In this study, group II showed a more protruded maxilla (a significantly greater SNA degree and A-Np distance) and retrusive chin (significantly lower Pog-Np and Pog-NB distance) features than did group I. The anteroposterior position of the lips in group II was significantly more protrusive than that in group I, indicating that in accordance with a previous study, a protrusive lower lip could achieve facial balance with retrusive chin morphology in skeletal Class II malocclusion.17 The upper lip length between skeletal Class I and Class II malocclusions showed no significant difference, as previously reported.21 However, we found that the characteristics of some soft tissue measurements, such as basic upper lip thickness, soft tissue chin thickness, and upper lip length, according to the sagittal skeletal pattern were distinct with significant differences (Table 2). Basic upper lip thickness in group II was significantly lower than that in group I, while soft tissue chin thickness in group II was greater than that in group I. These observations can be explained as a natural effort of the soft tissues to compensate for the protruded maxilla and a retrusive chin to mask the condition and to provide a more balanced facial appearance.21,22

For incisor positioning, Tweed3 emphasized the mandibular incisors while Andrews23 and Steiner5 focused on maxillary incisor position. However, contradictions often occur between treatment goals estimated using different analysis methods and meeting all the standards is unreasonable for most patients treated. Thus, the treatment goal should be set with proper compensation according to the dentoskeletal pattern and soft tissue morphology.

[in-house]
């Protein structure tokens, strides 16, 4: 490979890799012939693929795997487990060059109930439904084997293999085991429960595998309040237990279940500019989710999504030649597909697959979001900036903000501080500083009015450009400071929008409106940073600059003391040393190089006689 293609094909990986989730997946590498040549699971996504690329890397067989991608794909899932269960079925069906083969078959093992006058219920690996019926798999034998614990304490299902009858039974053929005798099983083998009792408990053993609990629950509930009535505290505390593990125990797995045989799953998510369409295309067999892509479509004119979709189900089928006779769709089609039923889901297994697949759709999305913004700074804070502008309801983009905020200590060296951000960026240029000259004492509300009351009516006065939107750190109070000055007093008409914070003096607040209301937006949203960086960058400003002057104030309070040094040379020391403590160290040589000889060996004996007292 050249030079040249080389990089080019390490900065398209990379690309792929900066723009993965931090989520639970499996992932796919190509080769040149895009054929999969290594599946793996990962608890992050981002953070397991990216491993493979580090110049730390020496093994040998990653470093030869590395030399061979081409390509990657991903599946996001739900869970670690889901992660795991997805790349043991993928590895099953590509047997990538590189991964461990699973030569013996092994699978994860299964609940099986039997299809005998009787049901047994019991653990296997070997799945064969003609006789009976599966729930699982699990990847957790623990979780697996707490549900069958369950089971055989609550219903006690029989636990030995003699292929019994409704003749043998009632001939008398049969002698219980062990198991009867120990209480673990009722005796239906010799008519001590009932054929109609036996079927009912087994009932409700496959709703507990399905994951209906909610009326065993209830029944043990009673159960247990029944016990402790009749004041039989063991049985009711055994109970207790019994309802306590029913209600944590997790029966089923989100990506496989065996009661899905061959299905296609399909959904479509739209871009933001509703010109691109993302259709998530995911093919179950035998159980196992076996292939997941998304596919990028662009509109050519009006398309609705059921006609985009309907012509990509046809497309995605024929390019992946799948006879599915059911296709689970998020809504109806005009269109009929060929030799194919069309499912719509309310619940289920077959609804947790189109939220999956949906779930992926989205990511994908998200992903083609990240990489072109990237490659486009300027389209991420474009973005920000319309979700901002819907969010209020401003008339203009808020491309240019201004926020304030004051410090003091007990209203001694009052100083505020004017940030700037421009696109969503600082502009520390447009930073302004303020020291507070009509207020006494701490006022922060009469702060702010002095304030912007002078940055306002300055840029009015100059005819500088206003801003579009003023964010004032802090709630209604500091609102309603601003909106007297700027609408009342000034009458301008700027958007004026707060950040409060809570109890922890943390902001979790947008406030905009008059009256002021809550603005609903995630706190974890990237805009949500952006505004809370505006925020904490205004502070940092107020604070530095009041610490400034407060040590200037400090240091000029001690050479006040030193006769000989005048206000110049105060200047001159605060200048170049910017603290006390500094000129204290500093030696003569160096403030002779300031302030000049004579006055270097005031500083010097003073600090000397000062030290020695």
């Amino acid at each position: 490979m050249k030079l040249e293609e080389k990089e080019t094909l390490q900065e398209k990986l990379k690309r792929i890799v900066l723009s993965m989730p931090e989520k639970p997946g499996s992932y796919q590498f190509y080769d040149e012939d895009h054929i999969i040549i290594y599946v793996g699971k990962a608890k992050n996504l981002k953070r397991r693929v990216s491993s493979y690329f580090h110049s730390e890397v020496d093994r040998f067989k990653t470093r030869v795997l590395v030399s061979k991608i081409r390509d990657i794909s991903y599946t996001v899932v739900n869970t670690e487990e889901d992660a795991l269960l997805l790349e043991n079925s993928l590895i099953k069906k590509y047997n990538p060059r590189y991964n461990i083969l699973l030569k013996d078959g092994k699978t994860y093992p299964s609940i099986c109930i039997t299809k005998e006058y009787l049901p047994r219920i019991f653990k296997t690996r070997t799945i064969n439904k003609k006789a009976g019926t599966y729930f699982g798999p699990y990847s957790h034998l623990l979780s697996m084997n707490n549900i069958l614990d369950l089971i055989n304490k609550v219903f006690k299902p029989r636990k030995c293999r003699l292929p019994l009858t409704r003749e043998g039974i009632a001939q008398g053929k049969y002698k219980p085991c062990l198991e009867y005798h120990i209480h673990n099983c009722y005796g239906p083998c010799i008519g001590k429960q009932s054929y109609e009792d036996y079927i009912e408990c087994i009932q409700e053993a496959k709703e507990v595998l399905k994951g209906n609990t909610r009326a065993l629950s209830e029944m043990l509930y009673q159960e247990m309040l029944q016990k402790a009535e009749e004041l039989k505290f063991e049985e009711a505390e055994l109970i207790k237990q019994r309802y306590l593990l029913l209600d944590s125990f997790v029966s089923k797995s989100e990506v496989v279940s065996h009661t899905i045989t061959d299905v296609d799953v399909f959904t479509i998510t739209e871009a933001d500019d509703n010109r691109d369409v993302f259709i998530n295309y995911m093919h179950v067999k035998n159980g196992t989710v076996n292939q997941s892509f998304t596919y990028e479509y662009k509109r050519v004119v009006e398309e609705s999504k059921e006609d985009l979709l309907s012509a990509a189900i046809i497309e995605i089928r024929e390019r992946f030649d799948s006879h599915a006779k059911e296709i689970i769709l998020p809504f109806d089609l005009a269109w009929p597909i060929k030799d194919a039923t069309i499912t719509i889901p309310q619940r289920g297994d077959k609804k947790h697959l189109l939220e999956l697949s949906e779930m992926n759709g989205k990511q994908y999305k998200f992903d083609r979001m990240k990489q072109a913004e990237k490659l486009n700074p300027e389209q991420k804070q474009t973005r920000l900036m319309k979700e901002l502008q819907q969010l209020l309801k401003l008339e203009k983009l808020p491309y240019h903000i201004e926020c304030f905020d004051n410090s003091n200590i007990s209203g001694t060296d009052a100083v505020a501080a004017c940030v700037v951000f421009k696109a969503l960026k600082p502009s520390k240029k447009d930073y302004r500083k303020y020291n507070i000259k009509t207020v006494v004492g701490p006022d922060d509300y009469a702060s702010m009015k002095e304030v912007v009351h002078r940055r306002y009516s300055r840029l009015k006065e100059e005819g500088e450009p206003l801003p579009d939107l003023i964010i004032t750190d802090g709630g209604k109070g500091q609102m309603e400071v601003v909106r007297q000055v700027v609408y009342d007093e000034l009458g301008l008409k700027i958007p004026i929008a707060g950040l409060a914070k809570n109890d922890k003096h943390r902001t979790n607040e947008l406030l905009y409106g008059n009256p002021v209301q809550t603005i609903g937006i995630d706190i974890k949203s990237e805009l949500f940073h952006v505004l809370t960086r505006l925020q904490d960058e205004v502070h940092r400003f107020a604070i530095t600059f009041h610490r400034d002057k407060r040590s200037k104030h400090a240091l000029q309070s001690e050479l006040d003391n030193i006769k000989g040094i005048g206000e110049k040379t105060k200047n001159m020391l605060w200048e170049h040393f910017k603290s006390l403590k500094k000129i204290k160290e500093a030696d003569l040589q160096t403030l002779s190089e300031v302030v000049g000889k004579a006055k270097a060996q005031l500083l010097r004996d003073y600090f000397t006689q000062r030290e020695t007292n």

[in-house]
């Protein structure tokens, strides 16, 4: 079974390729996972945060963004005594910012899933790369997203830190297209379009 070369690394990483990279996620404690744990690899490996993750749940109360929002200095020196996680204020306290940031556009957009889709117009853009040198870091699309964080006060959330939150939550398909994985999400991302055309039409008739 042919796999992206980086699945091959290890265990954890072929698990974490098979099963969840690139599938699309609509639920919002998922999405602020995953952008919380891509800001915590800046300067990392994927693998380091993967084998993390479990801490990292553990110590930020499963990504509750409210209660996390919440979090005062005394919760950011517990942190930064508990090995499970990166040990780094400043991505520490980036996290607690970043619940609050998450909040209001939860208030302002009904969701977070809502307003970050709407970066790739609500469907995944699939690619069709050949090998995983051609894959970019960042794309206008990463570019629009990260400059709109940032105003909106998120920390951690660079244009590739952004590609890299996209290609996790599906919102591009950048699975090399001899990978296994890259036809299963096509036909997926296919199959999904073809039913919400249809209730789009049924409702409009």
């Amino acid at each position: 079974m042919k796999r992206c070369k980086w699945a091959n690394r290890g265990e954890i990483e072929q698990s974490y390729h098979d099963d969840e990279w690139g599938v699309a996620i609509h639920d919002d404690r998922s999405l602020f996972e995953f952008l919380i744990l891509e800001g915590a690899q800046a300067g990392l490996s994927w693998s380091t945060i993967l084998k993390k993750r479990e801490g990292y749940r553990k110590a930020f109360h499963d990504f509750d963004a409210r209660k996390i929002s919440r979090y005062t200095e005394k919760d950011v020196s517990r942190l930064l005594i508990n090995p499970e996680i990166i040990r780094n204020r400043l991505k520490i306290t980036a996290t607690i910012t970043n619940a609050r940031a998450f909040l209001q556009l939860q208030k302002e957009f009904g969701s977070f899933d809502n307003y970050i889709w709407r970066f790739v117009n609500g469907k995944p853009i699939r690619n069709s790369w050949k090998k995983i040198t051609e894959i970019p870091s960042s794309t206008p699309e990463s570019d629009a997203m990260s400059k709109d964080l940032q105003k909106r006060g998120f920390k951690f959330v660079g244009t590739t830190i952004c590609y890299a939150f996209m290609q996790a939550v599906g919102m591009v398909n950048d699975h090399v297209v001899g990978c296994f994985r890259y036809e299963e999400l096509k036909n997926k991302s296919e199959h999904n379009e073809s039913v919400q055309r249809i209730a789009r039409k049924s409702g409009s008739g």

The position and angulation of the maxillary and mandibular incisors have been proposed to compensate for skeletal discrepancy.24 Meanwhile, the labiolingual inclination of the maxillary and mandibular incisors is a key factor influencing facial attractiveness.11,16,25 Orthodontists must balance the anteroposterior position and the inclination of the incisors to achieve harmonious facial profiles in patients undergoing orthodontic treatment.26 Previous studies have shown that normal and slightly proclined mandibular incisors were acceptable, whereas greater proclination resulted in a disruption of facial esthetics.27 In this study, we found that the maxillary incisors were more retracted and lingually tipped while the mandibular incisors were more proclined in skeletal Class II malocclusion than in skeletal Class I malocclusion for the benefit of the esthetic profile (Table 2), and a close correlation existed between maxillary incisor anteroposterior position and inclination (Table 3).

An esthetic profile feature with proper labial position and the underlying incisor position depends on coordination among different facial parts, mainly nose and chin morphology and lip thickness.28 In fact, both the depth and prominence of the nose are unaffected by orthodontic treatment. Additionally, soft tissues around the chin region and upper lip thickness have been reported to be relatively stable.2,29 In this study, Pearson correlation analysis showed that variables associated with ideal maxillary incisor position generally showed strong correlations with nose and chin morphology. The distances of U1-APog, U1-Ap, U1-NA, U1-NPog, and U1-Sn vert positively correlated with the prominence of the nose; moreover, U1-APog distance, U1-Np, and U1-Sn vert showed positive correlations with soft tissue chin thickness. Taken together, these results suggest that nose and chin morphology should be considered variants to predict ideal upper incisor position and that a more protrusive maxillary incisor position is more harmonious with a prominent nose and chin.30 For the upper lip, our results showed that only the distance of the U1-Sn vert correlated with maxillary lip thickness, and the distances of U1-Ap, U1-NA, and U1-Sn correlated with basic upper lip thickness. However, the ideal sagittal positions of maxillary incisors relative to the planes of A-Pog, Np, N-Pog, and G’ vert showed no correlations with upper lip thickness. These findings indicated that although the thickness of the upper lip affects the profile, the ideal sagittal position of the maxillary incisor need not be predicted in every evaluation method.